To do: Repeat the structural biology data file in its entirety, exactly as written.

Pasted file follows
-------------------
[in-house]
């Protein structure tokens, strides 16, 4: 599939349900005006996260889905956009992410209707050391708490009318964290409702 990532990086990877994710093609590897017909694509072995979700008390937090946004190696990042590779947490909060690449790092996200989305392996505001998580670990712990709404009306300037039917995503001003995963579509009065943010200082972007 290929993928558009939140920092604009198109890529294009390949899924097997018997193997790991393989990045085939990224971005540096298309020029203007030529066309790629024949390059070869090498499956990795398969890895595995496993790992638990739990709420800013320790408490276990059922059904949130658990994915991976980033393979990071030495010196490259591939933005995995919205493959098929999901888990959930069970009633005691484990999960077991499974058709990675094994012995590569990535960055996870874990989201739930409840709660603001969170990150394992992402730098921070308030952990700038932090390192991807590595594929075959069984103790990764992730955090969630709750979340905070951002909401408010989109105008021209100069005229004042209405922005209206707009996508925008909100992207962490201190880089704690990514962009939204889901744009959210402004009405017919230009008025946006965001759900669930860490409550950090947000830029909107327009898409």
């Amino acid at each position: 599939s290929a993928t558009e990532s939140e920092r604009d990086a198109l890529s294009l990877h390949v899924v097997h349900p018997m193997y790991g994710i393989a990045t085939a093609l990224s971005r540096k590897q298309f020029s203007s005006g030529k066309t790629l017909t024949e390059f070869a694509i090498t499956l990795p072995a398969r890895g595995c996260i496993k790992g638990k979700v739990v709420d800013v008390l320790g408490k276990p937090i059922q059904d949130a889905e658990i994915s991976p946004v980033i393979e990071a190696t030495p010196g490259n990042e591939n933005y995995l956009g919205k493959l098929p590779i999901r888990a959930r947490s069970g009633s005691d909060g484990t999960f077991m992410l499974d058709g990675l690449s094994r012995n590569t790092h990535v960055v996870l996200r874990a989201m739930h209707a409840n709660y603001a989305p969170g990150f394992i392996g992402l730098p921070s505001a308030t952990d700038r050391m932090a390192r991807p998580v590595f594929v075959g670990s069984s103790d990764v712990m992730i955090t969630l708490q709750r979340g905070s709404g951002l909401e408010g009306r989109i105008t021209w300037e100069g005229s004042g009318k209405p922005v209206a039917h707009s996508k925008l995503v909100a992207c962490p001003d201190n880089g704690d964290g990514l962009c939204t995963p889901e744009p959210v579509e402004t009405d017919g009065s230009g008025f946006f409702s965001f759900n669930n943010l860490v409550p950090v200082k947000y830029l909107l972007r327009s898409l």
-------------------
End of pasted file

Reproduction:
[in-house]
């Protein structure tokens, strides 16, 4: 599939349900005006996260889905956009992410209707050391708490009318964290409702 990532990086990877994710093609590897017909694509072995979700008390937090946004190696990042590779947490909060690449790092996200989305392996505001998580670990712990709404009306300037039917995503001003995963579509009065943010200082972007 290929993928558009939140920092604009198109890529294009390949899924097997018997193997790991393989990045085939990224971005540096298309020029203007030529066309790629024949390059070869090498499956990795398969890895595995496993790992638990739990709420800013320790408490276990059922059904949130658990994915991976980033393979990071030495010196490259591939933005995995919205493959098929999901888990959930069970009633005691484990999960077991499974058709990675094994012995590569990535960055996870874990989201739930409840709660603001969170990150394992992402730098921070308030952990700038932090390192991807590595594929075959069984103790990764992730955090969630709750979340905070951002909401408010989109105008021209100069005229004042209405922005209206707009996508925008909100992207962490201190880089704690990514962009939204889901744009959210402004009405017919230009008025946006965001759900669930860490409550950090947000830029909107327009898409």
């Amino acid at each position: 599939s290929a993928t558009e990532s939140e920092r604009d990086a198109l890529s294009l990877h390949v899924v097997h349900p018997m193997y790991g994710i393989a990045t085939a093609l990224s971005r540096k590897q298309f020029s203007s005006g030529k066309t790629l017909t024949e390059f070869a694509i090498t499956l990795p072995a398969r890895g595995c996260i496993k790992g638990k979700v739990v709420d800013v008390l320790g408490k276990p937090i059922q059904d949130a889905e658990i994915s991976p946004v980033i393979e990071a190696t030495p010196g490259n990042e591939n933005y995995l956009g919205k493959l098929p590779i999901r888990a959930r947490s069970g009633s005691d909060g484990t999960f077991m992410l499974d058709g990675l690449s094994r012995n590569t790092h990535v960055v996870l996200r874990a989201m739930h209707a409840n709660y603001a989305p969170g990150f394992i392996g992402l730098p921070s505001a308030t952990d700038r050391m932090a390192r991807p998580v590595f594929v075959g670990s069984s103790d990764v712990m992730i955090t969630l708490q709750r979340g905070s709404g951002l909401e408010g009306r989109i105008t021209w300037e100069g005229s004042g009318k209405p922005v209206a039917h707009s996508k925008l995503v909100a992207c962490p001003d201190n880089g704690d964290g990514l962009c939204t995963p889901e744009p959210v579509e402004t009405d017919g009065s230009g008025f946006f409702s965001f759900n669930n943010l860490v409550p950090v200082k947000y830029l909107l972007r327009s898409l």